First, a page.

It is a terrible waste of money for something that can't be stopped.

RE: Yggrasil and EAB   Steve Galehouse
  Mar 08, 2007 14:48 PST 


I know if I had an ash in my yard, I would apply Merit to protect it,
but I would think it would have to be applied on a yearly
basis(expensive), which might be why eradication is the suggested

The pest is spreading along highway corridors, either in wood products
or simply "hitching a ride". I think part of the problem is that the
general public doesn't know what an ash is, other than base-ball bats
are made from it. If oaks or maples were threatened, there would likely
be much more public interest and perhaps a greater push for treatment
rather than removal.

RE: Yggrasil and EAB   Paul Jost
  Mar 08, 2007 18:11 PST 

Here in Wisconsin, I occasionally see firewood company trucks heading
across the border into Illinois and see some returning full of ash and
other logs. Illinois has a quarantine in areas of northeastern Illinois
with EAB, but I wonder how well it is enforced. The only action that
Wisconsin has taken is to prohibit campers from bringing firewood with
them into state parks and forests. I also think that there are issues
with federal interstate commerce laws that disallow restrictions of
cargo of interstate traffic through states if it the cargo is legal in
the originating and destination states. To really cover the bases,
federal action is required.

Also, in the past, it was mentioned that TNC was inactive in response to
invasives, including adelgids, within their lands. I found it amusing
that they market themselves to the contrary with an elaborate web site:


TNC has another website for invasives, too:

Paul Jost

RE: EAB and imidacloprid   Will Blozan
  Mar 08, 2007 19:19 PST 

Thanks for the info, Brandon. Great news!

RE: Yggrasil and EAB   Will Blozan
  Mar 08, 2007 20:26 PST 


Same here. BTW, using generics is much cheaper than Merit, and the cost
would be way, way, way less than removal. If you HAVE to spend money either
way (like hemlock woolly adelgid) why pay high $$ for removal and loose your
tree, property value and wildlife/environmental benefits?

It's a no-brainer to me!

RE: Yggrasil and EAB, Will Steve   Will Blozan
  Mar 08, 2007 20:28 PST 
Scott well said!

I seriously wish the HWA would get the same MILLIONS of dollars for
preservation that was spent by the Bushman to "eradicate" EAB. Both are lost
causes to try to stop, so why not use the vast resources of money to
preserve some relic groves for the future? The Smokies STRUGGLES to get
$5-800K to preserve the hemlock forests in the Smokies annually. I guarantee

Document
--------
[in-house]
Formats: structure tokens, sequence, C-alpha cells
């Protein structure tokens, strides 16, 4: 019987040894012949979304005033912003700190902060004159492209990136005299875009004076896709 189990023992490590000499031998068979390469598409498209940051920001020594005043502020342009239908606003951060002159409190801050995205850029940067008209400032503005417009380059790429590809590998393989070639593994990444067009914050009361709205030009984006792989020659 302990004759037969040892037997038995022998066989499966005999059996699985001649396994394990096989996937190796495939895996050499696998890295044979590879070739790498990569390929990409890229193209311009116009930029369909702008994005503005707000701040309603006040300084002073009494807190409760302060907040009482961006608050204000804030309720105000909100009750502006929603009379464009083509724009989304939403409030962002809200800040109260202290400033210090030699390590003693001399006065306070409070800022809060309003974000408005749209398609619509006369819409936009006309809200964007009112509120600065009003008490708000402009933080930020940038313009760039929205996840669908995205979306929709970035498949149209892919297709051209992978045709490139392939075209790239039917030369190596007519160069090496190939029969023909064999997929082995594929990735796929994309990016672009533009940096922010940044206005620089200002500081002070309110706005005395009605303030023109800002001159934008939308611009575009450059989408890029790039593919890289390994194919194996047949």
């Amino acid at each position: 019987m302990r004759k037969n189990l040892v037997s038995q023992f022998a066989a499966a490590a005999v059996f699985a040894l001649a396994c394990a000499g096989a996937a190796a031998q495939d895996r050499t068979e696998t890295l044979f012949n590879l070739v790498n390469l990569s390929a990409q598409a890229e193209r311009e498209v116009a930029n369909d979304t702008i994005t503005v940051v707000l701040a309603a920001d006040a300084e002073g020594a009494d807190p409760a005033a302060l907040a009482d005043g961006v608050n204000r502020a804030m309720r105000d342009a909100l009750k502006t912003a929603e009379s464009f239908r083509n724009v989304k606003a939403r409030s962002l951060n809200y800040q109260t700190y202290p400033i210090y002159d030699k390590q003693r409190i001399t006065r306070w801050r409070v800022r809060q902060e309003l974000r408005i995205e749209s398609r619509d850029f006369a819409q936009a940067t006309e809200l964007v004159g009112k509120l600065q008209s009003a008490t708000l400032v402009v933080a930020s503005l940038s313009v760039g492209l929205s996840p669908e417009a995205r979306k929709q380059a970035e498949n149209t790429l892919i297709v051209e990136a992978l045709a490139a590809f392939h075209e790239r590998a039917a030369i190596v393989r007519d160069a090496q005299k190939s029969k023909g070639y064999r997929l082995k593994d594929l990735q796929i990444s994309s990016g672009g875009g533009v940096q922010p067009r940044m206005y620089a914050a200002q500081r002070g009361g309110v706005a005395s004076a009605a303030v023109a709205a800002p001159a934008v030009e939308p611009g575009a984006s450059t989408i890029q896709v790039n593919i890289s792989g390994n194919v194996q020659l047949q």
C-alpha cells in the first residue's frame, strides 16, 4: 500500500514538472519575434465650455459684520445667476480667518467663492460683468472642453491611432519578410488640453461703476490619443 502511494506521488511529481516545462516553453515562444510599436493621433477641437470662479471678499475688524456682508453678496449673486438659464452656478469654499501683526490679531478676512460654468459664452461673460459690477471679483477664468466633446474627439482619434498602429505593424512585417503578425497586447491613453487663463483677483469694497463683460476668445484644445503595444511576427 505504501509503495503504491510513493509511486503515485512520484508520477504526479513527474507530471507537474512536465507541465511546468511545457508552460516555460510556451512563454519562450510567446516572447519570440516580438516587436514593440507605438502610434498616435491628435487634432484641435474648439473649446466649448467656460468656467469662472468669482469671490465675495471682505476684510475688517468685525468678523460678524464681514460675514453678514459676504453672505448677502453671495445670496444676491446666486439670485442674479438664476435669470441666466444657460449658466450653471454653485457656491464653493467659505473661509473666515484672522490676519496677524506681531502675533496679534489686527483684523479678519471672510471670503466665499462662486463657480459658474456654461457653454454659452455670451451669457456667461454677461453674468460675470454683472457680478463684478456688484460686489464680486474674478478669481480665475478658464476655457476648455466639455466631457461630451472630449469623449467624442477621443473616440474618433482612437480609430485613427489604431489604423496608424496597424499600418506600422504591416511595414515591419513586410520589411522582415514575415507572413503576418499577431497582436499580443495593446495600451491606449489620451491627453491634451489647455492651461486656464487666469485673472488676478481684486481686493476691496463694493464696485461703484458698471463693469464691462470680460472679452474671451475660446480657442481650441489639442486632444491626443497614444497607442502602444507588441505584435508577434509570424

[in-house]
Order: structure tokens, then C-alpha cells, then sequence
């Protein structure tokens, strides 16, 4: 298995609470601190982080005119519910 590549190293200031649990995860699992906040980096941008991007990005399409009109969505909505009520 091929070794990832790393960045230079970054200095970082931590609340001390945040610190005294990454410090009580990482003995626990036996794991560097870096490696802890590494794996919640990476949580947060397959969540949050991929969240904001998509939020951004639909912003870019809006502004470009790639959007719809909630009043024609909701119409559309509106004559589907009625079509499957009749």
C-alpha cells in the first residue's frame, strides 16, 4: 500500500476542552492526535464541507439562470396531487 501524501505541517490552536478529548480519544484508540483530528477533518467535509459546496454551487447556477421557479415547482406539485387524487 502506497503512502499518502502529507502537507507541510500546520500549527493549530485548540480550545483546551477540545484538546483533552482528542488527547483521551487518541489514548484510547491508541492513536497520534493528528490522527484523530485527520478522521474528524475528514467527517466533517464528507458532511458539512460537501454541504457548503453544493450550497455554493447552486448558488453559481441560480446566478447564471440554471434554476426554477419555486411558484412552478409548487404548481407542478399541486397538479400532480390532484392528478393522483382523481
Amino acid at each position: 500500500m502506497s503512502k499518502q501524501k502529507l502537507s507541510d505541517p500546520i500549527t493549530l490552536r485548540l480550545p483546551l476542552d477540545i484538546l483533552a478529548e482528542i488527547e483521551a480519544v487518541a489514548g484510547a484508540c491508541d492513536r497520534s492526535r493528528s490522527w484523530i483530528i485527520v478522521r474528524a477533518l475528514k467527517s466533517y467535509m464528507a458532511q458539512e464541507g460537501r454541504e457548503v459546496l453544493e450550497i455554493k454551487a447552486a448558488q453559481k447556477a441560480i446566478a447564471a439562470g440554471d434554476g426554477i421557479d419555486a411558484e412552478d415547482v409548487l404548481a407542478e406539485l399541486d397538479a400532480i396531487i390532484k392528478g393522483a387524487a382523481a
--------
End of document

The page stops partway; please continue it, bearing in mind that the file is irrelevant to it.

that if hemlock was a commercially valuable hardwood like ash things would
be different.

RE: Yggrasil and EAB   Robert Leverett
  Mar 09, 2007 05:14 PST 


To us in New England. the Emerald Ash Borer is like a dark cloud on
the horizon. We know it is coming and some people are thinking about it,
but short of cutting down ash trees, there is no clear direction that we
see for us to take.

Re: Yggrasil and EAB   Jess Riddle
  Mar 10, 2007 15:58 PST 


While the general situation with emerald ash borer is horrific, the
National Park Service in the Smokies is taking what steps they can to
prepare for the invasion. In addition to currently assessing the
distribution of ash in the park, they have banned the import of
firewood from infested regions. The following notice was taken
directly from the park's camping webpage: Quarantine Notice:
"Firewood from the states of Illinois, Indiana, Michigan, Ohio, New
Jersey and New York can not be brought into the national park. The
United States Department of Agriculture has quarantined firewood from
these states to prevent the spread of highly destructive insects that
may be living in the wood."

It also looks like at least a few people are catching onto the
potential of preemptive insecticidal treatments as an alternative to
removal: http://esa.confex.com/esa/2006/techprogram/paper_25516.htm

Then again, here's an article, apparently from 2004, with some general
background information on EAB, and an explanation of why not to treat
with insecticides:
http://hancock.osu.edu/hort/mgpdf/hermsbeginofend.pdf. Their argument
goes: the eradication effort will cut not only infested trees, but
also adjacent trees since they may actually be infested but not yet
manifesting symptoms. Hence, if you treat your ash and a nearby tree
eventually becomes infested, the eradication effort will lead to both
trees being destroyed, so insecticidal treat won't save your tree.
Great situation, huh? If the borer doesn't kill your tree, the
eradication effort will. Of course, the goal is to save the far
larger population of trees not near infested area, but the faith
displayed in the eradication effort and the lack of consideration of
alternatives seems a risky position with more support from optimism
than precedence.

Jess Riddle